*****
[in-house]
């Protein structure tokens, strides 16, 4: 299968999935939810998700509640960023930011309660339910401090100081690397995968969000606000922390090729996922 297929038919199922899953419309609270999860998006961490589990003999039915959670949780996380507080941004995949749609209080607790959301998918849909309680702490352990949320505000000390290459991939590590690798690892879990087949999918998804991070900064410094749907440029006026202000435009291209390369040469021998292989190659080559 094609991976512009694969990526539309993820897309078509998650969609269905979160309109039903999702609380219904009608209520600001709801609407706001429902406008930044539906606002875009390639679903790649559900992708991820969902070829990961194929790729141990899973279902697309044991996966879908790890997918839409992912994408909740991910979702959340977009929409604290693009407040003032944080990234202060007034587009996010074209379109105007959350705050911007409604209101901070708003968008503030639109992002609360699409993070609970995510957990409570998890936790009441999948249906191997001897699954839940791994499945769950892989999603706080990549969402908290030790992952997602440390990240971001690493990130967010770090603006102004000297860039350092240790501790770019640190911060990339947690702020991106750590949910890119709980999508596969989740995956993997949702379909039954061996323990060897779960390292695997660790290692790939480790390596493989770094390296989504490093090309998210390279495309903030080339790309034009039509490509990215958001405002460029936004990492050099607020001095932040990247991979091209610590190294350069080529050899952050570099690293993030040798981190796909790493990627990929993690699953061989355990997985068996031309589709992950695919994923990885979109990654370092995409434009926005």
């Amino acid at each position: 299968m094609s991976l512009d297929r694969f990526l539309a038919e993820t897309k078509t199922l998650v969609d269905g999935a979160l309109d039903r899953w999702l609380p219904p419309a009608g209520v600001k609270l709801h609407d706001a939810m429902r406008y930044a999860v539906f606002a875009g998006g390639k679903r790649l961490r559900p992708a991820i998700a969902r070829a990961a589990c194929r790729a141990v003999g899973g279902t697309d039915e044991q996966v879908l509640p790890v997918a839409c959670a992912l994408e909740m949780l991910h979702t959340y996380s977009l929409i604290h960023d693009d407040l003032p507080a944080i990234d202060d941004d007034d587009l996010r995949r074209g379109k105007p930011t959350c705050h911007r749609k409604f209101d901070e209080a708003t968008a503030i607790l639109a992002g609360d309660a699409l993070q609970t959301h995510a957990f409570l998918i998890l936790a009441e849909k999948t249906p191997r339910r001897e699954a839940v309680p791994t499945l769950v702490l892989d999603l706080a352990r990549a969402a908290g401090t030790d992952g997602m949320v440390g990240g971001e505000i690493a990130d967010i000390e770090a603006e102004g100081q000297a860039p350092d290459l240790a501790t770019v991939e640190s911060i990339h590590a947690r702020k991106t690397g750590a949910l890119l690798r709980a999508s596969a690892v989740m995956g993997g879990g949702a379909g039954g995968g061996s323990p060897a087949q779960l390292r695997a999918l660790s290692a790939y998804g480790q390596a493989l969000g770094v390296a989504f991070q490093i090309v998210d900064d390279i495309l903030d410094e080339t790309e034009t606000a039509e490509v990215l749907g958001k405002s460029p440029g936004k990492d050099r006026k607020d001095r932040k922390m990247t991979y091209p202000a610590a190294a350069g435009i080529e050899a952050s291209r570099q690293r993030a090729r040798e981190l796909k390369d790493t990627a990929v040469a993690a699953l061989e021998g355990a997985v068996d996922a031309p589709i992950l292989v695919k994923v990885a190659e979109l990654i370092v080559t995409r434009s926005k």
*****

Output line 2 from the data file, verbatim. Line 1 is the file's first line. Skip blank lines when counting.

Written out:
């Protein structure tokens, strides 16, 4: 299968999935939810998700509640960023930011309660339910401090100081690397995968969000606000922390090729996922 297929038919199922899953419309609270999860998006961490589990003999039915959670949780996380507080941004995949749609209080607790959301998918849909309680702490352990949320505000000390290459991939590590690798690892879990087949999918998804991070900064410094749907440029006026202000435009291209390369040469021998292989190659080559 094609991976512009694969990526539309993820897309078509998650969609269905979160309109039903999702609380219904009608209520600001709801609407706001429902406008930044539906606002875009390639679903790649559900992708991820969902070829990961194929790729141990899973279902697309044991996966879908790890997918839409992912994408909740991910979702959340977009929409604290693009407040003032944080990234202060007034587009996010074209379109105007959350705050911007409604209101901070708003968008503030639109992002609360699409993070609970995510957990409570998890936790009441999948249906191997001897699954839940791994499945769950892989999603706080990549969402908290030790992952997602440390990240971001690493990130967010770090603006102004000297860039350092240790501790770019640190911060990339947690702020991106750590949910890119709980999508596969989740995956993997949702379909039954061996323990060897779960390292695997660790290692790939480790390596493989770094390296989504490093090309998210390279495309903030080339790309034009039509490509990215958001405002460029936004990492050099607020001095932040990247991979091209610590190294350069080529050899952050570099690293993030040798981190796909790493990627990929993690699953061989355990997985068996031309589709992950695919994923990885979109990654370092995409434009926005």